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More New Media than old, is Old Glory Radio the future?

You're sitting at your computer staring at something called Old Glory Radio. Near the top of the page is a podcast of a "promotion" for a reality TV show in Arcata, with the announcement that "Residents of Arcata are not eligible."

You hit the play button: Sinister music attends an eyes-cast-down view of a litter-strewn beach. A sandal. A beer bottle. More trash. Words appear: "Only one will survive to the end." You see a hand buried in the sand. Then more words: "Outwit. Outplay. Outlast. Survivor Arcata."

What is this?

Searching the archives, you find newscasts and interviews hosted by Old Glory Radio's founder and producer, Tom Fredriksen, in his home studio with a backdrop of desk flags, an eagle emblem and a small photo of Sarah Palin; a puppet show starring Uncle Abdul and the Sheik; a blog; and on-scene news reports: Fredriksen, marching alone in Eureka in front of the courthouse to rally support for the McCain/Palin ticket, with the song "One is the loneliest number" as soundtrack. Fredriksen, afterward, on a bare mattress, coughing weakly in a staged hunger strike he declares he'll continue until the Republicans come out of hiding to march with him to the sea. Fredriksen, straightforward journalist all of a sudden, conducting sympathetic interviews at a Sisters of Perpetual Indulgence picnic in support of same-sex marriage. Fredriksen, marching alone again, dressed like Yasser Arafat, holding a "Save ANWAR" sign and shouting, "Don't drill in America!" Fredriksen mocking Barack Obama. Fredriksen mocking George Bush.

What is Old Glory Radio? And, content aside, is it even "radio" -- or a harbinger of the future?

It's both. Fredriksen also broadcasts traditionally -- he threw the switch last November for Old Glory Radio News/Talk AM 1650, a licensed FCC Part 15 low-power AM station transmitted by a short antenna on the roof of Fredriksen's modest little house to about 15,000 people around Myrtletown and east Eureka, and maybe 10,000 more just beyond -- Fredriksen has had reports that his voice sometimes drifts across the bay to Arcata to jerk some knees.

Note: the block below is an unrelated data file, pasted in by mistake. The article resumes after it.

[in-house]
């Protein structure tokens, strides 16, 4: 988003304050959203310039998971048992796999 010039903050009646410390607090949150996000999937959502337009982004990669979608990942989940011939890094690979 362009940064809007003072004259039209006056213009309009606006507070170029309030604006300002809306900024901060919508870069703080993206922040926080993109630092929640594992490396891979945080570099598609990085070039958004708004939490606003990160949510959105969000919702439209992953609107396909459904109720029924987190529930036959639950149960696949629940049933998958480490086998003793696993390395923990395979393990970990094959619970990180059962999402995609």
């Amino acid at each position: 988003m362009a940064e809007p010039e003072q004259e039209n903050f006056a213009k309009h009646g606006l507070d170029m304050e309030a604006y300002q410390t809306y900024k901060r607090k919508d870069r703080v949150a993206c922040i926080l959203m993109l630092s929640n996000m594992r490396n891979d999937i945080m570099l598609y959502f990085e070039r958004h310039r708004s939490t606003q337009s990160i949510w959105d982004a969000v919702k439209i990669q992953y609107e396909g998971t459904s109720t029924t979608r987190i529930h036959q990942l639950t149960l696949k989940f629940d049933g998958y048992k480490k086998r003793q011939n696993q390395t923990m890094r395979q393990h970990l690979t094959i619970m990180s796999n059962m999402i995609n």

"I have no illusions, it's not reaching the whole county," Fredriksen says of his AM station.

The station plays international and national news, and Fredriksen's own local content. He plans to add more. Even so, the AM thing is just a sidekick to his main concern, the Old Glory Radio "Internet television" that he's been doing for about two years and whose audience has only grown.

"It varies from week to week," he says, "anywhere from 100,000 to 150,000 [viewers], because the player is picked up by other Web sites and rebroadcast as content."

Actually, Old Glory's online audience may have just gone viral, with Fredriksen's inaugural broadcast of a weekly, live call-in political talk show last Friday on Free Republic, the biggest conservative forum on the Internet. "They get 30 million page views a month," Fredriksen says.

So Fredriksen's massively excited about the possibilities of influencing voters -- his chief goal, he says -- with the New Media. Still, he's reluctant to give up on traditional radio. He'd go low-power FM, like Blue Ox Radio (97.7 FM), if he could afford it -- it'd cost $30,000 to $40,000 for a low-power FM license, he says, compared to the $5,000 he spent for low-power AM. Even adding in the $10,000 he spent upfront to set up the equipment, initially just for the Internet broadcasts, and the monthly $100 to maintain everything, it's the cheapest route.

And he'd love for the big AM stations to do some daily local programming -- by anyone, liberal or conservative.

"Radio stations, all they are now are rooms full of computers and satellites," he says. "To me, local radio is some guy or a gal sitting down in front of a microphone and saying, ‘All right Eureka, what's going on with this Marina Center? Here's my two cents. Does anyone have anything to say? Our phone number is blahblablahblablablablah. That's my motivation for putting up the AM station here. That, and to shame the Republican Party."

Ah, the Republicans -- he's begged them to join him. "Nothing but crickets," he says. "I think that the Humboldt County Republican Party exists for the sole purpose of being a social organization."

(Patricia Welch, chair of the Republican Party of Humboldt County, says she's posted on the Party's window the fliers Fredriksen has given her, and sent out e-mails on his behalf. But her people are mostly volunteers and retirees, she says, and not inclined toward satirical marches.)

So, anyway: If the Internet's where it's at, and the locals aren't biting, why bother with traditional radio?

"I think radio is the intimate media -- it's something you sit and listen to, especially older people. And I think [stations like mine] have their place in the industry, as microbreweries have their place in the grocery aisles next to the Budweisers and the Miller beers."

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About The Author

Heidi Walters

Bio:
Heidi Walters has been a staff writer with the North Coast Journal since 2005.

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